Poetics: Chapter 21 - Full Text

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Two kinds of Noun: Metaphor

      Nouns are of two kinds, either (1) simple, i.e. made up of non-significant parts, like the words 'yn', or (2) double; in the latter case the word maybe made up either of a significant and a non-significant part (distinction which disappears in the compound), or of two significant parts'. It is possible also to have triple, quadruple or higher compounds, like most of our amplified names.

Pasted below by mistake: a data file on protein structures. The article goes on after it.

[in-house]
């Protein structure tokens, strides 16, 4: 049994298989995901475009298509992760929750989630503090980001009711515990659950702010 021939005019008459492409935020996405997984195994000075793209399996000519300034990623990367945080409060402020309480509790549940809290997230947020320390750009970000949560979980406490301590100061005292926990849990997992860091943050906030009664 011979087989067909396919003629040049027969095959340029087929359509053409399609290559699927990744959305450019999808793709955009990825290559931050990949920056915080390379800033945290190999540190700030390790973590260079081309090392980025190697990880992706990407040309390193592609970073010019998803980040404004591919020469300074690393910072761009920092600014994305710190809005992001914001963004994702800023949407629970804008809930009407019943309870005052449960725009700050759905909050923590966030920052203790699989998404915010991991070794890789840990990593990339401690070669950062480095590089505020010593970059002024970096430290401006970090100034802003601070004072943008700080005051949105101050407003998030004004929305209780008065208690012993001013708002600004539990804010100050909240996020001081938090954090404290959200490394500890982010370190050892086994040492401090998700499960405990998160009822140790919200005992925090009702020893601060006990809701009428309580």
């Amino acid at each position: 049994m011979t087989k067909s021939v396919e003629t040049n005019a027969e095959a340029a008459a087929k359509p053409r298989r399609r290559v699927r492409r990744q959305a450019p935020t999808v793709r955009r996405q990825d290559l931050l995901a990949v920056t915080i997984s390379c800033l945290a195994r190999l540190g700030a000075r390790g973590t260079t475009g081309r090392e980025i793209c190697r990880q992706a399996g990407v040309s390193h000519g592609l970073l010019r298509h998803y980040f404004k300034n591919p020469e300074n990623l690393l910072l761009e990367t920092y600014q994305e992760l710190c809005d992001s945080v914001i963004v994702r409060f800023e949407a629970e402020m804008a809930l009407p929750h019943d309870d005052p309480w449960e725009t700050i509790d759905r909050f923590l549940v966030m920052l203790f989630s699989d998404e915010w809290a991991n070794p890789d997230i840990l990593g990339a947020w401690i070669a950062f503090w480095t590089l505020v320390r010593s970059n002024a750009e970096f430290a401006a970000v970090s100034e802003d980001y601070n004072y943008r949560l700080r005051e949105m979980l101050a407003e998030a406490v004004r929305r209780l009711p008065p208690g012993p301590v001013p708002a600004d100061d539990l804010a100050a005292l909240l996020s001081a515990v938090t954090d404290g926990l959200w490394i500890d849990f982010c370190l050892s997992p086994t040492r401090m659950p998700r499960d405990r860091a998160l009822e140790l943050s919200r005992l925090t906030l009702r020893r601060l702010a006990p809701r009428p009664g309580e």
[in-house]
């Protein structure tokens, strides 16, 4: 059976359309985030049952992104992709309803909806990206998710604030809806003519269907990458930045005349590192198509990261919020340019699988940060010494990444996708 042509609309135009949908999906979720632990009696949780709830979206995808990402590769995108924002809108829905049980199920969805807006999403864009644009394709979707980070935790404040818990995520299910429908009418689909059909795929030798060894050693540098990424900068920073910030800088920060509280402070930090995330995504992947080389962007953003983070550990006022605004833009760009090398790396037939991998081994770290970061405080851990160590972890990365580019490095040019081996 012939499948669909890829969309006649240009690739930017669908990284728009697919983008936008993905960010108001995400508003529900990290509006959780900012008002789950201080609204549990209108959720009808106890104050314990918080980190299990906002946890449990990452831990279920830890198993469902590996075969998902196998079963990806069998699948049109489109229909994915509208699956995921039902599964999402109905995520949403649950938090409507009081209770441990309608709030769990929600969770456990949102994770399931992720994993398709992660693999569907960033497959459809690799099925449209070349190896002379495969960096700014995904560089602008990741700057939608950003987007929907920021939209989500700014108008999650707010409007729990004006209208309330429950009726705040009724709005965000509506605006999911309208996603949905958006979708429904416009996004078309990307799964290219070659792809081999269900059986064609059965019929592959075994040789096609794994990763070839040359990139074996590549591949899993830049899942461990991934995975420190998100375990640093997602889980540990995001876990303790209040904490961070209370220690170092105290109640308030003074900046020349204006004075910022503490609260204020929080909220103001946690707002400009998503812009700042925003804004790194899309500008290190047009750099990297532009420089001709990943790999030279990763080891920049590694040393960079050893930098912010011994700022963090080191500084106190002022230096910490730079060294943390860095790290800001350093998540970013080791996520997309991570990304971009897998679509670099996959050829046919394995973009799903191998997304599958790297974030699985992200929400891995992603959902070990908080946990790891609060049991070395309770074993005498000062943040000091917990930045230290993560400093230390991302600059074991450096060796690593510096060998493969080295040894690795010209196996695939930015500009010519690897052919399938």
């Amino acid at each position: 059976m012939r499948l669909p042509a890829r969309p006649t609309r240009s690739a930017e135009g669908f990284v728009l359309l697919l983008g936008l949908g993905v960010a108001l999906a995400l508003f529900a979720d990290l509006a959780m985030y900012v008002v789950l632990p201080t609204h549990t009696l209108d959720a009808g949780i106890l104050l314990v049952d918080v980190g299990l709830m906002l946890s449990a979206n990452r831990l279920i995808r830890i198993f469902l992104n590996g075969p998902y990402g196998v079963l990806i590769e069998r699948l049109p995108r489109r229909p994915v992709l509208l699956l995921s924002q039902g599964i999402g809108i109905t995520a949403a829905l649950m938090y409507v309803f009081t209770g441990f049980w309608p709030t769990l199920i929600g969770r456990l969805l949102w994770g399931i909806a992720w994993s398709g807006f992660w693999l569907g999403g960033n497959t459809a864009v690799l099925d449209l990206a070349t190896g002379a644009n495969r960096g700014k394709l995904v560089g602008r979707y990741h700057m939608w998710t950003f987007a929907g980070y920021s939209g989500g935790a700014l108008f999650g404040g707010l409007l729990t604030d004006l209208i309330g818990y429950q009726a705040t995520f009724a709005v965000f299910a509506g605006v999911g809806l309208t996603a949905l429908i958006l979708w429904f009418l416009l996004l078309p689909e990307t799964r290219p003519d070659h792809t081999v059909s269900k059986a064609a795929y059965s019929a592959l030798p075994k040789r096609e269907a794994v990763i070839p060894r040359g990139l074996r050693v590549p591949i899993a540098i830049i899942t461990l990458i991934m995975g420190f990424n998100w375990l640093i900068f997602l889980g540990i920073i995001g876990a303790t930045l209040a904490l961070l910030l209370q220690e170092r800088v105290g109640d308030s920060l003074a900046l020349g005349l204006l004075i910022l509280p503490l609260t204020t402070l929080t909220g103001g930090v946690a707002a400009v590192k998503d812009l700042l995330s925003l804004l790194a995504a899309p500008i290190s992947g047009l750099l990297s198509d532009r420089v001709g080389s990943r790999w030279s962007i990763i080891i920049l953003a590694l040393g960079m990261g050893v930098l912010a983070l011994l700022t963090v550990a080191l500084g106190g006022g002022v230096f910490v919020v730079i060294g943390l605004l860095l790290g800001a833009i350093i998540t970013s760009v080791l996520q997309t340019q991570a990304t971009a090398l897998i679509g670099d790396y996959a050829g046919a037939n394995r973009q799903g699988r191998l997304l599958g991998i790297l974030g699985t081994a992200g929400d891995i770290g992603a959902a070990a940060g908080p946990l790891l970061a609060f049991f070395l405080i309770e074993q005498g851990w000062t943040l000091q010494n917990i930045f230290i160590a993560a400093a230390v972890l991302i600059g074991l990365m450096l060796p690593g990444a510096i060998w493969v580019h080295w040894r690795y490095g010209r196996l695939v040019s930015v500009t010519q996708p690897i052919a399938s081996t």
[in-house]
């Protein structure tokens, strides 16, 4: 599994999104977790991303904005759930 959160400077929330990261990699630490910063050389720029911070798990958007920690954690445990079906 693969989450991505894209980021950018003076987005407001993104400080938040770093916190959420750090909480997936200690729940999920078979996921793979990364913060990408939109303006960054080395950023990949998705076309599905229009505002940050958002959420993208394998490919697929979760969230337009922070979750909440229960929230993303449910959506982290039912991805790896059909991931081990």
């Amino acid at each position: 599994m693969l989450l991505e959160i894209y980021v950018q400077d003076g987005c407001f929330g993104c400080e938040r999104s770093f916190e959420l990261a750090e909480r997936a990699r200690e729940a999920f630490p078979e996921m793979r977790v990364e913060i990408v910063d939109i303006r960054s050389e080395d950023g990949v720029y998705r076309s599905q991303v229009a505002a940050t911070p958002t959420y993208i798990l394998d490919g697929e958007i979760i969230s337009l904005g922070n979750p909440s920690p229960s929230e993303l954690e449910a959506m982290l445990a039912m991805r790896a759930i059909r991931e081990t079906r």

Whatever its structure, a Noun must always be either (1) the ordinary word for the things, or (2) a strange word, or (3) a metaphor, or (4) an ornamental word, or (5) a coined word, or (6) a word lengthened out, or (7) curtailed, or (8) altered in form...Metaphor consists in giving the thing name that belongs to something else, the transference being either from genus to species or from species to genus, or from species to species or on grounds of analogy.

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